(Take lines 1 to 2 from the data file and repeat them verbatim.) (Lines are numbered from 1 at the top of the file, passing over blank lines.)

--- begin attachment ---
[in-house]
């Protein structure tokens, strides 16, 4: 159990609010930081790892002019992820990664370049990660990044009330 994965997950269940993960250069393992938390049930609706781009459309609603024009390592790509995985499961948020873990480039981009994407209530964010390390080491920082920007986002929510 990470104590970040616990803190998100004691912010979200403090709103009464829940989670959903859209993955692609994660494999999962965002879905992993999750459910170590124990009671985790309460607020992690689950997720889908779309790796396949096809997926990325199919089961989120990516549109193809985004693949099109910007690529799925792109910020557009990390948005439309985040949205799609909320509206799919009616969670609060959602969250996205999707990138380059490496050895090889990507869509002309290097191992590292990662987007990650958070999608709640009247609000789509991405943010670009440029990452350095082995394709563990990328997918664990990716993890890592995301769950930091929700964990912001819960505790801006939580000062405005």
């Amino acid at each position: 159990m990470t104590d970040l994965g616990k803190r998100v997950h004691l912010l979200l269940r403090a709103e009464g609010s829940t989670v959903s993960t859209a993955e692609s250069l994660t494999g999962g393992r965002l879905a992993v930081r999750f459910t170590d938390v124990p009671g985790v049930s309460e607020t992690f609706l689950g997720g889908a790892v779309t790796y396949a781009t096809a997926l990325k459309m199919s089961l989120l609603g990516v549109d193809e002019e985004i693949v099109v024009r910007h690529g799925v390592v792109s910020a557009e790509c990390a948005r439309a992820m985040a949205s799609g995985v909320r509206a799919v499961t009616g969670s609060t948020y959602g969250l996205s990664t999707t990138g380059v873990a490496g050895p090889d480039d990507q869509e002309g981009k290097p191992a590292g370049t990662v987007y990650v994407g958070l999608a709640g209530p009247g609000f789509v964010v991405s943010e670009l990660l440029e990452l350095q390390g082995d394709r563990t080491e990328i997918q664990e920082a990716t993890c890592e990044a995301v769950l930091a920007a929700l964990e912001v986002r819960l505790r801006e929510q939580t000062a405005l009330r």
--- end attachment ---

[in-house]
């Protein structure tokens, strides 16, 4: 159990609010930081790892002019992820990664370049990660990044009330 994965997950269940993960250069393992938390049930609706781009459309609603024009390592790509995985499961948020873990480039981009994407209530964010390390080491920082920007986002929510 990470104590970040616990803190998100004691912010979200403090709103009464829940989670959903859209993955692609994660494999999962965002879905992993999750459910170590124990009671985790309460607020992690689950997720889908779309790796396949096809997926990325199919089961989120990516549109193809985004693949099109910007690529799925792109910020557009990390948005439309985040949205799609909320509206799919009616969670609060959602969250996205999707990138380059490496050895090889990507869509002309290097191992590292990662987007990650958070999608709640009247609000789509991405943010670009440029990452350095082995394709563990990328997918664990990716993890890592995301769950930091929700964990912001819960505790801006939580000062405005």